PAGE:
Hamlet is still wondering why he has been procrastinating about doing what he knows is his duty, which is to assassinate Claudius and avenge his father's murder. Shakespeare seems to be taking great pains to emphasize that this is the main problem of the play, but he does not offer any definite answer. Therefore, critics have been speculating and debating for centuries about the so-called Hamlet Problem. The fact that Hamlet ends his soliloquy in Act 4, Scene 4 with the words, "O, from this time forth, / My thoughts be bloody, or be nothing worth!" is not convincing. He may have another opportunity to kill Claudius, as he had when he found the King alone and praying, and he may find some reason or reasons for failing to act. Characteristically, he only acts impulsively, when he doesn't have time to think. But thinking is his normal mode. It has been reinforced by many years of deep, solitary study at Wittenberg.
Samuel Taylor Coleridge writes in his "Hamlet Essay":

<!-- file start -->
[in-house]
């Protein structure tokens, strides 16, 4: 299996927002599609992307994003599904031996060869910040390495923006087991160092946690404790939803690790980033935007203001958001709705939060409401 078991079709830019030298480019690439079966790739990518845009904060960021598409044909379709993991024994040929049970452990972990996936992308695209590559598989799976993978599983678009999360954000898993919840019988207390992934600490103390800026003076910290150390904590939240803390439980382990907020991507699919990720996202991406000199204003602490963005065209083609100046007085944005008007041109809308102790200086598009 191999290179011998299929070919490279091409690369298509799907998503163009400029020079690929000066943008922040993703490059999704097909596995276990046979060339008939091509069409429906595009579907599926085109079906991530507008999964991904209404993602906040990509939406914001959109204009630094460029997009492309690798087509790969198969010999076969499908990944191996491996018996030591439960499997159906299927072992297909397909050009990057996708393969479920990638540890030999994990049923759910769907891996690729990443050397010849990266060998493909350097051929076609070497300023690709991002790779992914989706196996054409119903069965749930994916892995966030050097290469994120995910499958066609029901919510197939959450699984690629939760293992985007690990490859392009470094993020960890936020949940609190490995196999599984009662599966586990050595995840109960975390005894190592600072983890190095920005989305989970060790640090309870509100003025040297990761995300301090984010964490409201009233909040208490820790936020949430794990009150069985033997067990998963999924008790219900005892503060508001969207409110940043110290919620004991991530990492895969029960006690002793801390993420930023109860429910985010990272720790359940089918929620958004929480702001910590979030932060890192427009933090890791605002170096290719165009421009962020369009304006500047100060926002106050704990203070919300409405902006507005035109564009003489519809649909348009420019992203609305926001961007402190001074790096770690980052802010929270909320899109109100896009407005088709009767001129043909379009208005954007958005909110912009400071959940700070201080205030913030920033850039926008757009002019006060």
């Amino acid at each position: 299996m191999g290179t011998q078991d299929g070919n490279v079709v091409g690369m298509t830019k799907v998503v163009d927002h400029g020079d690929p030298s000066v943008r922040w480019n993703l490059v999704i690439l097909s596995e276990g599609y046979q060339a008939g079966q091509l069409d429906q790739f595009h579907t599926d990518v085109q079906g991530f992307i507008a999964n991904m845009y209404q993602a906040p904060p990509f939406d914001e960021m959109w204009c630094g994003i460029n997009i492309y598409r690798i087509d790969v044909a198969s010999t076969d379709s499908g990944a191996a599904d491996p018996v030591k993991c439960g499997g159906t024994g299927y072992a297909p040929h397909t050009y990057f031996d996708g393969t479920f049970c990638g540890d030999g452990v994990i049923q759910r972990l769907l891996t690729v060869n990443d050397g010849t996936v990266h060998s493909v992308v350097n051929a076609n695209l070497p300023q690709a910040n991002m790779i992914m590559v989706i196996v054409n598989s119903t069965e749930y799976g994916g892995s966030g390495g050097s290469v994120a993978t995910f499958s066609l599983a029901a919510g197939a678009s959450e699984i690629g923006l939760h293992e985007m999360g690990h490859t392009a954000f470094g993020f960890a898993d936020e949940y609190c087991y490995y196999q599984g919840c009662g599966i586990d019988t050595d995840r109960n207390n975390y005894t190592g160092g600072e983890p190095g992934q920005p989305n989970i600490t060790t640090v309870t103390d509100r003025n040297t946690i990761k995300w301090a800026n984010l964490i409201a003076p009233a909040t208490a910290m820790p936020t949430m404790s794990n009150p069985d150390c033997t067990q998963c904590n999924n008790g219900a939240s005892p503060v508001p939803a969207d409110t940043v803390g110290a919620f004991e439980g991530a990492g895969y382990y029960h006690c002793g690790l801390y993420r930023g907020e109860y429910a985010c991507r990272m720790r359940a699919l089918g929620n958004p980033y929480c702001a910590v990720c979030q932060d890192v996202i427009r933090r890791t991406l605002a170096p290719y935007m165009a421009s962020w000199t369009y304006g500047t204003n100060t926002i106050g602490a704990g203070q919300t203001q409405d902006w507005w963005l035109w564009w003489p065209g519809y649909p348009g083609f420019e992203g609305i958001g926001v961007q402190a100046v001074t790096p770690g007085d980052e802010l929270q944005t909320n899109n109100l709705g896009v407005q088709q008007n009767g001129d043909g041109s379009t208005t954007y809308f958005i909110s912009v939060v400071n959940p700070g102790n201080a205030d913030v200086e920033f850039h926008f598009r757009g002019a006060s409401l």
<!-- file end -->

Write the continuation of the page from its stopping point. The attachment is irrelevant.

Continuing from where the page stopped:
Hence we see a great, an almost enormous, intellectual activity, and a proportionate aversion to real action, consequent upon it, with all its symptoms and accompanying qualities.
Carl Jung, the famous psychiatrist and colleague of Sigmund Freud, identified two psychological modes or "attitudes," for which he coined the terms introversion and extraversion, and four conscious "functions," which are thinking, intuition, sensation and feeling. Hamlet is quite obviously an introvert, and the conscious function he favors (as Coleridge would agree) is thinking. Jung states repeatedly in his book Psychological Typesthat thinking requires the suppression of feeling, just as feeling requires the suppression of thinking. Killing Claudius--or killing anybody--would require a feeling of rage, and Hamlet cannot feel that rage if he begins to think along the lines that are represented by all his compulssive and convoluted soliloquies.